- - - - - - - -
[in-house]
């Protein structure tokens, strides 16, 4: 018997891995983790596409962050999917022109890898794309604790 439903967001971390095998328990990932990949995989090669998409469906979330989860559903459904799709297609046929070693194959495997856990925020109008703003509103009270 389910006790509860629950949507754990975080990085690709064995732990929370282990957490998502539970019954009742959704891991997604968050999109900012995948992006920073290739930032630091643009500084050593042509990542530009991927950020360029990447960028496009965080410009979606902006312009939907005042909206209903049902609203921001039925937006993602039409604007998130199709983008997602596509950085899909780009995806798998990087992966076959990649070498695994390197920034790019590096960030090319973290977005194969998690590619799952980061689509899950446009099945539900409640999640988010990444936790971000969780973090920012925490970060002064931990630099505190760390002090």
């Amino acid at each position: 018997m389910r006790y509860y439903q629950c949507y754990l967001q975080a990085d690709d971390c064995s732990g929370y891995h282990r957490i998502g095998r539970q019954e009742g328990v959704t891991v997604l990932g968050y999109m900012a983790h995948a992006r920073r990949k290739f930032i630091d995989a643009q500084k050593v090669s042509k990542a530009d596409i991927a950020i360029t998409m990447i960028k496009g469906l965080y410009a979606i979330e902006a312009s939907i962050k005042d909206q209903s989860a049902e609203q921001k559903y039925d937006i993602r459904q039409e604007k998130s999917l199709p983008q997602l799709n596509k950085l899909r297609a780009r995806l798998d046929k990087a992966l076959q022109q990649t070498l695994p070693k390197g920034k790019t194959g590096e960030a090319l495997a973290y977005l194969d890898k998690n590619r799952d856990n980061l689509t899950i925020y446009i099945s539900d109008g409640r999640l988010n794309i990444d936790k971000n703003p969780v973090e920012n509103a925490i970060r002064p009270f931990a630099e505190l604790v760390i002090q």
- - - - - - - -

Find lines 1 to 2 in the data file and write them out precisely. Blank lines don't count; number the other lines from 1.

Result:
[in-house]
């Protein structure tokens, strides 16, 4: 018997891995983790596409962050999917022109890898794309604790 439903967001971390095998328990990932990949995989090669998409469906979330989860559903459904799709297609046929070693194959495997856990925020109008703003509103009270 389910006790509860629950949507754990975080990085690709064995732990929370282990957490998502539970019954009742959704891991997604968050999109900012995948992006920073290739930032630091643009500084050593042509990542530009991927950020360029990447960028496009965080410009979606902006312009939907005042909206209903049902609203921001039925937006993602039409604007998130199709983008997602596509950085899909780009995806798998990087992966076959990649070498695994390197920034790019590096960030090319973290977005194969998690590619799952980061689509899950446009099945539900409640999640988010990444936790971000969780973090920012925490970060002064931990630099505190760390002090």